Does talk of saving fill you with dread at the idea of complicated spreadsheets, possible house arrest and bland budget meals at home? It shouldn’t, because adopting a savings plan is simple – and you don’t have to sacrifice your lifestyle to do so.
The starting point for anything related to money is to do a budget. When it comes to saving, having a budget will help you identify how much your lifestyle is costing you, what you can do without and how much you can stash away as part of your savings plan.
“Budget templates are readily available online so it’s easy to start,” says financial adviser Deborah Kent, owner of Integra Financial Services.
“You need to factor in all your costs, including unforeseen costs such as chemist bills, which are the things we usually forget about. To ensure you’re not sacrificing your lifestyle, write down all the things that are important to you, and include them in the budget.”
If weekends away or a yearly overseas trip are luxuries you cannot live without, add the estimated cost to your budget as part of your expected costs. The surplus after all your costs are covered is what can be funneled into your savings.
“Set up a savings plan where you directly debit that amount into a high-interest savings account or a managed fund – something that is not easily accessible,” Kent advises.
Set a goal
Setting a financial goal is the key ingredient of any regular savings plan, according to Kent. “You need a goal as to what you are saving for,” she says, “whether it’s a house, a holiday or a car. It gives you a visual goal and you have a purpose behind the saving – this makes it easier to save.”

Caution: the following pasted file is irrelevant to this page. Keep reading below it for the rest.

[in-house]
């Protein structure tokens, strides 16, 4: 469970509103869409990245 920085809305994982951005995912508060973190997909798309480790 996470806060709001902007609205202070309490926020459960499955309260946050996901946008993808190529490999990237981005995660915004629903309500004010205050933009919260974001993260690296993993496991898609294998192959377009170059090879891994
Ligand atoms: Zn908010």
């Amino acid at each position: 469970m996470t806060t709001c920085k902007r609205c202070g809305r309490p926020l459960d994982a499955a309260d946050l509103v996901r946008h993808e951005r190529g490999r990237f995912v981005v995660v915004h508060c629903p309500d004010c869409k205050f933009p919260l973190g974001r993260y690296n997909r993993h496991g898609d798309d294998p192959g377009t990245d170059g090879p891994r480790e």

Having a savings goal also helps you determine how much you need to save on a monthly basis to achieve that goal.
“It all comes down to discipline,” adds Kent. “If you get the budget right, you will achieve your goal. Once you do it, it becomes easier to save and develop a savings habit.”
Live it up and save
There are smart tricks to saving money while maintaining an easygoing lifestyle, according to Kent. “If you enjoy going out to eat, switch dinner for breakfast – it’s cheaper but you can still enjoy the latest cafes and restaurants,” she says. “Or opt for cheaper restaurants with BYO wine, which will cut the bill significantly.”
Kent also recommends rethinking your alcohol expenditure completely. “Look at how you spend money on alcohol, as this can be very expensive. Sign up to a wine club and buy in bulk to save a lot of money.”
Other tricks include cutting down on daily takeaway lunches and coffee, bulk shopping (for example, at Costco) and recruiting friends to partake in rotating dinner parties instead of extravagant nights out.
“At the end of day, you’ll make sacrifices but you’ll be able to get back to doing the things you value most once your financial goals are met,” Kent says.